Culley focuses his review of the study of oral tradition and biblical studies by breaking it into three stages: first, up to the early 20th century, second, to about 1960, and third, up to the time of his writing (Culley 1986, 30). He observes that the term “biblical studies” is somewhat ambiguous because scholarship is often divided into Old Testament and New Testament studies. He also observes that the study of oral tradition as it overlaps with biblical studies is, by and large, a 20th century study (Culley 1986, 31). The study is complicated by the fact that we have very little definitive information about specifically how the biblical texts came to be written in their current form.
Culley first considers scholarship “up to the time of [Hermann] Gunkel (d. 1932)” (Culley 1986, 32). Specific debate about oral traditions as well as written source materials which could be used in the composition of biblical texts arose in the late 18th century, specifically in the work of Johann Gottfried Herder and Johann Christoph Nachtigal. About 100 years later, the work of Julius Wellhausen and Hermann Gunkel draws the attention of Culley (Culley 1986, 32). Wellhausen, best known for his postulation of the J, E, D, and P sources for the Pentateuch, assumed oral (and unreliable) sources for the stories gathered into the biblical texts (Culley 1986, 33). Gunkel took the texts to have a strong relationship to “folk literature” and to fit genres formed in an oral tradition. Culley finds Gunkel to have a relatively high opinion about accuracy of oral transmission, yet observes that he considered shorter narrative to be, by definition, older. He considered written transmission to be the only appropriate means of transmitting history (Culley 1986, 34).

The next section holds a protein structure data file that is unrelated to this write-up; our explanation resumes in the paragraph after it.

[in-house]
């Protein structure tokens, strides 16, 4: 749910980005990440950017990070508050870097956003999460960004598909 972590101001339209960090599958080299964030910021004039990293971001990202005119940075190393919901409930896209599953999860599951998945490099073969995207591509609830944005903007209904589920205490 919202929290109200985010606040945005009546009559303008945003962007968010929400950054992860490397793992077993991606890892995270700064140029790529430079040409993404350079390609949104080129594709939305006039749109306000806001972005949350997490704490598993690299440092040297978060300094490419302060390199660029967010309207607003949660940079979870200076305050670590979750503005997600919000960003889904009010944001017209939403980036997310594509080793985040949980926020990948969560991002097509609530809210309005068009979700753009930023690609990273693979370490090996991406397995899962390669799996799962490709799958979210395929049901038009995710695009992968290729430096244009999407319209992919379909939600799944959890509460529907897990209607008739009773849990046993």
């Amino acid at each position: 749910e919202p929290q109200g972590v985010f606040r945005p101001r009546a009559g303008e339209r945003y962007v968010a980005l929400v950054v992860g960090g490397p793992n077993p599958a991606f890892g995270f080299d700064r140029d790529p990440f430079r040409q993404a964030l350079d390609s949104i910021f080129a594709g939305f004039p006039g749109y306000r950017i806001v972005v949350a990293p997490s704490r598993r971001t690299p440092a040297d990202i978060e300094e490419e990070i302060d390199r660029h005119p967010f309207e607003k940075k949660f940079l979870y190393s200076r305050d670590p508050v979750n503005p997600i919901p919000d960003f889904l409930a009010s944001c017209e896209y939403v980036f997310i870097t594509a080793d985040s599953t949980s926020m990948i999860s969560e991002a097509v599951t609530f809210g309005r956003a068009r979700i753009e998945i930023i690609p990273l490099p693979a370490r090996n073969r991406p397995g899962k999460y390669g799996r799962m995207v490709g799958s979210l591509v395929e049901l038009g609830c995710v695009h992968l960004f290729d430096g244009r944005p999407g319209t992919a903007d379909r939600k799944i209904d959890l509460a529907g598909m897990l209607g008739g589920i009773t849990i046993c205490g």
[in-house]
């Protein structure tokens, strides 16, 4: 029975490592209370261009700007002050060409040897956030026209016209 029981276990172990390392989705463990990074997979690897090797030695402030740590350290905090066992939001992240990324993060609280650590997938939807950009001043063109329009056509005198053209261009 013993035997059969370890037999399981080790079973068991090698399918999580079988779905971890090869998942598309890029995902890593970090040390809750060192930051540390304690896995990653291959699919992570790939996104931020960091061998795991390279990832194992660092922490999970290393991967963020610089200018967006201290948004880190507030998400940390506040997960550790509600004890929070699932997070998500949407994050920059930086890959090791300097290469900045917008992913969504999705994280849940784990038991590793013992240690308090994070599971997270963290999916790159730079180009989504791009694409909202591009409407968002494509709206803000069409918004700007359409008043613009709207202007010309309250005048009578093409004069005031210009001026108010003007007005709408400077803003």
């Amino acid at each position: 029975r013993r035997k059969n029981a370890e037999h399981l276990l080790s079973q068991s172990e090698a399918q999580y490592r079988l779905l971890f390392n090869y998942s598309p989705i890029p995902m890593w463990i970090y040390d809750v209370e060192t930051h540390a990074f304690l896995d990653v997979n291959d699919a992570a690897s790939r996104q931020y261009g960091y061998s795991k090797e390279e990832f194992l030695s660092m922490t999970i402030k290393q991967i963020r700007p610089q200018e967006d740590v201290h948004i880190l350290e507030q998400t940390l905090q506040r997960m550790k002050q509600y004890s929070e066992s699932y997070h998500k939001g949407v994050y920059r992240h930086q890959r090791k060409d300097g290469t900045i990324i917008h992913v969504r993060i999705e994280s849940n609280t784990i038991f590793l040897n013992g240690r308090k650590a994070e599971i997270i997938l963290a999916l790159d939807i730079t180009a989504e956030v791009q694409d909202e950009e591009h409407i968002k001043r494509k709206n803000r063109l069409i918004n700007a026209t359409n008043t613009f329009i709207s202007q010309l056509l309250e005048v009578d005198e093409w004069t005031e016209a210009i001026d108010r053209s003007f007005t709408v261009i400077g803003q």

Culley next considers developments in scholarship up to the early sixties (Culley 1986, 35). He notes that relatively little scholarship emerged from Germany during the period, however, the work of Martin Noth recognized oral legends at the heart of aetiological stories. Noth frequently treated oral and written traditions as bearing equal weight (Culley 1986, 36). In Scandinavia, studies focused not only on oral tradition but also on the role of rites and sacral kings in Israel. Oral tradition was normally considered relatively accurate. Nyberg, in particular, saw the oral tradition as authoritative and the use of written texts primarily as props for memory (Culley 1986, 37). Other Scandinavian scholars considered that the methods of Nyberg and Gunkel needed to interact with one another. Particularly Culley mentions Sigmund Mowinckel, who considered writing to be essential to unchanging traditions and G. Widengren, who considered that Arabic poetry was not as much an oral creation as did Nyberg (Culley 1986, 38). This led Widengren to propose a robust written tradition in the Hebrew literature. The scholarly literature in North America at the time was not as extensive as that of Germany and Scandinavia (Culley 1986, 39). Culley does discuss William Foxewell Allbright and his view that oral and written traditions could coexist, with oral transmission continuing in cases of written literature which is disseminated orally (Culley 1986, 40).